We've selected our varieties for their pollination compatibility, high production, and resistance to Eastern Filbert Blight.
Jefferson (sub for Butler) Produces heavy crops of plump, sweet nuts, which ripen in September.
Gamma (sub for Epsilon) An excellent pollinizer with heavy yields of smaller, thin-shelled nuts.
Bare root hazelnuts are shipped at the end of April/beginning of May. Order by April 1st for best availability. Plants are 4-5 feel tall when shipped. Detailed planting information and growing instructions are included with each order.
PLEASE READ: Not available to HI, US Territories, or Canada.
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|Plant Height||Plant Spacing||Hardiness Zone||Bearing Age||Ripening Time||Pollinator Required|
Corylus avellana These North American natives, also referred to as filberts, are a favorite nut for home gardeners and commercial growers. These true dwarf trees yield delicious, meaty nuts that are easily shelled. Irresistible when roasted and lightly salted. We've selected our varieties for their pollination compatibility, high production, and resistance to Eastern Filbert Blight. Trees prefer well-drained soil in full sun to part shade. They bloom in winter and are wind pollinated.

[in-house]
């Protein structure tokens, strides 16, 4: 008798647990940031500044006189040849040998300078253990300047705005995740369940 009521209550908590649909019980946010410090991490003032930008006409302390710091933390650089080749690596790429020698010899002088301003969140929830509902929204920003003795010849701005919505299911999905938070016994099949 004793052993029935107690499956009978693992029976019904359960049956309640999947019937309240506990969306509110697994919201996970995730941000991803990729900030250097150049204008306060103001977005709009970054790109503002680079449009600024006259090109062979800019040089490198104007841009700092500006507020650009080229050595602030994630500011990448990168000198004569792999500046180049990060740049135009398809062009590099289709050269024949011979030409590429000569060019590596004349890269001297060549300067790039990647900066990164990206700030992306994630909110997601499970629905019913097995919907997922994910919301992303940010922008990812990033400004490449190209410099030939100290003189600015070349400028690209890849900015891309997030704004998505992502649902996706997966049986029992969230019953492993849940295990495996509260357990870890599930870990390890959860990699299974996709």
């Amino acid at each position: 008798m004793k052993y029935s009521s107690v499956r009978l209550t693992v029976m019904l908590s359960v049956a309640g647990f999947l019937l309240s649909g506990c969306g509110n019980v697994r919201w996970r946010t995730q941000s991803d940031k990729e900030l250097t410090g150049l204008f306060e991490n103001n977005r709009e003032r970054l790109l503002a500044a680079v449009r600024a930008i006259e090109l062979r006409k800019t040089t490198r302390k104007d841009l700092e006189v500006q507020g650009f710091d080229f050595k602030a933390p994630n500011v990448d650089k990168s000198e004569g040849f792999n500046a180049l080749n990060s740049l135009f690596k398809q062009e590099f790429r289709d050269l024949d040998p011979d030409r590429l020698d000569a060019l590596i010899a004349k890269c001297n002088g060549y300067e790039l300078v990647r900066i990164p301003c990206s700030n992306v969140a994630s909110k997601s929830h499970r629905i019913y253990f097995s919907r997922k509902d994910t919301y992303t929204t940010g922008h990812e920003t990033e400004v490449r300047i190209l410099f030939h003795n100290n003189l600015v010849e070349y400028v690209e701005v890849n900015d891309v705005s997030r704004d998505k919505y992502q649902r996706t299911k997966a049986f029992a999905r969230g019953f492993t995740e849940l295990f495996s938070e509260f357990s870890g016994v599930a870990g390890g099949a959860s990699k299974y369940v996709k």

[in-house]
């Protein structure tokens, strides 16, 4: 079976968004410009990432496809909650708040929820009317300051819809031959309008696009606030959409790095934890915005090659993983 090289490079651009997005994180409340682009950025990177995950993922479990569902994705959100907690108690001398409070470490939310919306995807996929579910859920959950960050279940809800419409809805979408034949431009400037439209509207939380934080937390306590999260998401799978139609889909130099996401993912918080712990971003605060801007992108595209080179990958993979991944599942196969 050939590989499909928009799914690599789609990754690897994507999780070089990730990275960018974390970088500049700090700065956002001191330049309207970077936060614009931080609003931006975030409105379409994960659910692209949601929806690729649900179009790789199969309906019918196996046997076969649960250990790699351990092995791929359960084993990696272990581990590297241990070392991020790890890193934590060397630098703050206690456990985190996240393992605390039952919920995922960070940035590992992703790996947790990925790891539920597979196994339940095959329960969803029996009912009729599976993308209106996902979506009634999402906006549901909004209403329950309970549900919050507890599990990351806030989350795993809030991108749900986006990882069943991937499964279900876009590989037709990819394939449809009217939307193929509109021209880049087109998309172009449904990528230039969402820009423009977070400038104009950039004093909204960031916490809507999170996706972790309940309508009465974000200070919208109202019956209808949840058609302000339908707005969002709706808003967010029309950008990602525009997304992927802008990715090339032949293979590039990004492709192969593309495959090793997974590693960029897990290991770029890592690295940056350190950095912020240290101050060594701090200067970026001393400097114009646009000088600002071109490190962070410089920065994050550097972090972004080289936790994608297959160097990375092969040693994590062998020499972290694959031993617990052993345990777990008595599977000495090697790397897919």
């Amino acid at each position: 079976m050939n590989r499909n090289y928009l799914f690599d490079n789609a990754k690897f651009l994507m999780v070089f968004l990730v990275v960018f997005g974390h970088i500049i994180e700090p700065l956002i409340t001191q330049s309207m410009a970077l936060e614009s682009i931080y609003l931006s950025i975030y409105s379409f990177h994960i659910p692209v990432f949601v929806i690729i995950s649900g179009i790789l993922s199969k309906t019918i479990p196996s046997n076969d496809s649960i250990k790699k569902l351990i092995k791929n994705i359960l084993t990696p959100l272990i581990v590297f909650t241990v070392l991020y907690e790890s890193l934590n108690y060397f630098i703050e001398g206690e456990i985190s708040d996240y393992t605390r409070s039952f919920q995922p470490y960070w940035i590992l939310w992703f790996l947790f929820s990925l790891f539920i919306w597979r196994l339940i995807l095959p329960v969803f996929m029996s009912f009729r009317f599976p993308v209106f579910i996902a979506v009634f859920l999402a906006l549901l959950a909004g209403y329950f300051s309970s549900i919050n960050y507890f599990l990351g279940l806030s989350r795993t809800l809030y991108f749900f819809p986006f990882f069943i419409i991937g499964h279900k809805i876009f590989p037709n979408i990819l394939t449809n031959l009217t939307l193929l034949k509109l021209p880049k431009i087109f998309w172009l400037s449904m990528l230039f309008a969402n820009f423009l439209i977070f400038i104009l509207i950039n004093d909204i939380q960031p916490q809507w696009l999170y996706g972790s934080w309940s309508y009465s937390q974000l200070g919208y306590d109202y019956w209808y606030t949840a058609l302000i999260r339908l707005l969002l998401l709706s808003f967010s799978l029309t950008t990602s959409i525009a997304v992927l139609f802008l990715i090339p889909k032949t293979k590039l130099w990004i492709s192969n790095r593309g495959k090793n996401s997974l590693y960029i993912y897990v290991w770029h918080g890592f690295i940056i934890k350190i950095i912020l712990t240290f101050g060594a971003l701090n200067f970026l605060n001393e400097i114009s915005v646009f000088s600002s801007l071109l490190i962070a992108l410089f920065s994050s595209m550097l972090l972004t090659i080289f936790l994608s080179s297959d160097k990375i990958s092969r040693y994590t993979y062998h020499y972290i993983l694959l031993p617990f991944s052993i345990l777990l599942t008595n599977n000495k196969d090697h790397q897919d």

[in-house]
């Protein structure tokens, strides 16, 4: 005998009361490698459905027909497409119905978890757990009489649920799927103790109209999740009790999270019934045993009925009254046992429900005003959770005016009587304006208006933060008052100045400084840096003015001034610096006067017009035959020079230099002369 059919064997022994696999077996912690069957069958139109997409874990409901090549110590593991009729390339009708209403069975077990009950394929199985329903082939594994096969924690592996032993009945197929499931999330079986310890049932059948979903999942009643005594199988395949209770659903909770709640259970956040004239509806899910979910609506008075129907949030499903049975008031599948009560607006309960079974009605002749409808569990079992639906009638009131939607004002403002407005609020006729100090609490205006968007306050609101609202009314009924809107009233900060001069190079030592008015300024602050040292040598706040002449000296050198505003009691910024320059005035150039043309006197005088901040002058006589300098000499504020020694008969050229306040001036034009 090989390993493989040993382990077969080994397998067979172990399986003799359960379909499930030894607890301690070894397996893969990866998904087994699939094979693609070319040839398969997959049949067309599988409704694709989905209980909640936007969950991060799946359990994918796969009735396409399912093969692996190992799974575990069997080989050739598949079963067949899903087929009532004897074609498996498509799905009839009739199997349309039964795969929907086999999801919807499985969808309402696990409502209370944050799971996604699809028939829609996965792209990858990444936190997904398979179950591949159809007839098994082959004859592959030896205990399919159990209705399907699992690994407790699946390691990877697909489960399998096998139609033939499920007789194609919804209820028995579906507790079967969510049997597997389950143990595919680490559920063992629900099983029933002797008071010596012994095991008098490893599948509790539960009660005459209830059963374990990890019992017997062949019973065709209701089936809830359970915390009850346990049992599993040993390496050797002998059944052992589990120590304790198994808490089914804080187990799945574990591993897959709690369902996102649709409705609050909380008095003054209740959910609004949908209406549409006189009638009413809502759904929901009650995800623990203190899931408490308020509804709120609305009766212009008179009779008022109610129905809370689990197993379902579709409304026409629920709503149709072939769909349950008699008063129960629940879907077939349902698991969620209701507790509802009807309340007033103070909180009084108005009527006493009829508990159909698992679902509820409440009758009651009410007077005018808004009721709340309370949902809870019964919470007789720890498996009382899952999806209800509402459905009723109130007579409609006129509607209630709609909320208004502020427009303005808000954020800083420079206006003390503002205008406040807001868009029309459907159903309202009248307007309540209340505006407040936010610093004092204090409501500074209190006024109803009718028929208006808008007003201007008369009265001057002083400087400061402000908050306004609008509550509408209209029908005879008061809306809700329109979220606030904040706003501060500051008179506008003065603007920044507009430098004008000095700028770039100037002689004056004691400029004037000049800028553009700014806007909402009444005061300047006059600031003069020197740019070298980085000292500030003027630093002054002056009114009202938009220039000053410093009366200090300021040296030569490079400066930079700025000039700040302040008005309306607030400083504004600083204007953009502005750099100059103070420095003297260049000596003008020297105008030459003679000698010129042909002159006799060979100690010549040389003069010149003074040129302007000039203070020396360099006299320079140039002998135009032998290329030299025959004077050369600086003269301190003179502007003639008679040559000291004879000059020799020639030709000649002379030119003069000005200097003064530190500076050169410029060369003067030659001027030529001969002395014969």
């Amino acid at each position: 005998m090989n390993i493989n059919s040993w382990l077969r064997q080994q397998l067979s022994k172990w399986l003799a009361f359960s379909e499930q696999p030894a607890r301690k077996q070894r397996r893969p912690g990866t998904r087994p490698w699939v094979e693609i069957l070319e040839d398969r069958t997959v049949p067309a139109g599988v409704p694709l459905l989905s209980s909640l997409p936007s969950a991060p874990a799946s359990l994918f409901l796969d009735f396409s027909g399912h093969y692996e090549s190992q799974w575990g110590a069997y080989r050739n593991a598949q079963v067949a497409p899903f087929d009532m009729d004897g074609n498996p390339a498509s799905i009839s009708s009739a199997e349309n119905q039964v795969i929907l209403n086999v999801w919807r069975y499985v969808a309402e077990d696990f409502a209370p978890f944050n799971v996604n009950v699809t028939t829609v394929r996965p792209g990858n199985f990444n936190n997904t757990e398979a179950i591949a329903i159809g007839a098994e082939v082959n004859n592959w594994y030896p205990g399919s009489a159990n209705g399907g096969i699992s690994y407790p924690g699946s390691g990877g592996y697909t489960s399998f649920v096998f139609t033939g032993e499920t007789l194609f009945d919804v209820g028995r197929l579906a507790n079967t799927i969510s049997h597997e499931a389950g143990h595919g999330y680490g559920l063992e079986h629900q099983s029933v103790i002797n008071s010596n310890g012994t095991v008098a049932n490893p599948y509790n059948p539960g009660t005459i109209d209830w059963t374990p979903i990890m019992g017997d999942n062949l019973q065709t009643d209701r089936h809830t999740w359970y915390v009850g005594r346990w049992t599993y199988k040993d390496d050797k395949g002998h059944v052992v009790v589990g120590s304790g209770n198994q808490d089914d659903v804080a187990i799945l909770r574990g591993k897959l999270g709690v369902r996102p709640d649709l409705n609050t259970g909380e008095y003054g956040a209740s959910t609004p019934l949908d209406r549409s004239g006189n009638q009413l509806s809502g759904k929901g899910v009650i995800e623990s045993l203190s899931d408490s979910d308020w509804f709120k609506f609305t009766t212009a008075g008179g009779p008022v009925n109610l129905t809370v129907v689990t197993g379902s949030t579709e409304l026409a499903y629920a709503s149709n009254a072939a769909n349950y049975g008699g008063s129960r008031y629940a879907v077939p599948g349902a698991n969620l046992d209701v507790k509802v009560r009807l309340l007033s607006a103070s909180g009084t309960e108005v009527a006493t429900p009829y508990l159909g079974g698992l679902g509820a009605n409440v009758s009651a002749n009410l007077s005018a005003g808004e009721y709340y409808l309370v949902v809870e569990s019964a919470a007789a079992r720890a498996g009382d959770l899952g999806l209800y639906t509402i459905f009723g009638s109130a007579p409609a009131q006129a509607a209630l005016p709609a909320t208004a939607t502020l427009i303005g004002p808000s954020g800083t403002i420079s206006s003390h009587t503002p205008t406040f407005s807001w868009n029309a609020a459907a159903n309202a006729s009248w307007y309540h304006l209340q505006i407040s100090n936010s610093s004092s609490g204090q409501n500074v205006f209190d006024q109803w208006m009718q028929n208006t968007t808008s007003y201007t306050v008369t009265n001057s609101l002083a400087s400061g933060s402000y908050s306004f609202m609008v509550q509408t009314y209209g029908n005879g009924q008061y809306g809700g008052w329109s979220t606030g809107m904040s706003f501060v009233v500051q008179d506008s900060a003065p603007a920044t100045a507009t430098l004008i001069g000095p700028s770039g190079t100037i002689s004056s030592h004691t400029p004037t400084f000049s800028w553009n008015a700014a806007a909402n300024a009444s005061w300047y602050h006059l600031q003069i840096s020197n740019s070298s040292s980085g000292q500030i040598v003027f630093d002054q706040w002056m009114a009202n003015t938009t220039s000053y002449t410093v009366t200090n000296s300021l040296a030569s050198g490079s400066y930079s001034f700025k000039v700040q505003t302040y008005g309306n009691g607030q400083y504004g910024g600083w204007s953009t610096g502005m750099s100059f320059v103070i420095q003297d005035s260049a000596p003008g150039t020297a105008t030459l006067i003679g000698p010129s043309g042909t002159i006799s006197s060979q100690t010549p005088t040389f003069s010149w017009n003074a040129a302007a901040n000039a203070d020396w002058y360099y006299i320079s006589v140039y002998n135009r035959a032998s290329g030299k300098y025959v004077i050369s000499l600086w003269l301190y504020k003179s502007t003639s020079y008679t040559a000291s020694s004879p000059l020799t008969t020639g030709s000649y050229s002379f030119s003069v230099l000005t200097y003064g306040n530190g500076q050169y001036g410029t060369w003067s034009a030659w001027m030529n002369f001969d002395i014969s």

Prior to planting the bare root tree, soak its roots in water for 2-3 hours. Position the plant so it is even with the original soil line on the stem.
Water regularly during the first growing season, but do not allow the soil to become soggy. Apply a well-balanced fertilizer during the late winter or early spring prior to the onset of new growth. Follow manufacturer's application rates. A slow release fertilizer works well for container plants. Trees planted in windy sites may require staking. Prune during the winter months while the trees are dormant.
Pests & Diseases
These varieties are immune to Eastern Filbert Blight. Filbert worm can damage all hazelnut varieties.
Standard, well drained loam with plenty of organic matter. Hazelnut trees will tolerate a wide range of soils, but avoid heavy, poorly drained soils.
Full sun to part shade.
Hazelnuts are hardy to -15°F or below, but flowers are killed at temperatures of -15°F.
Winter and spring.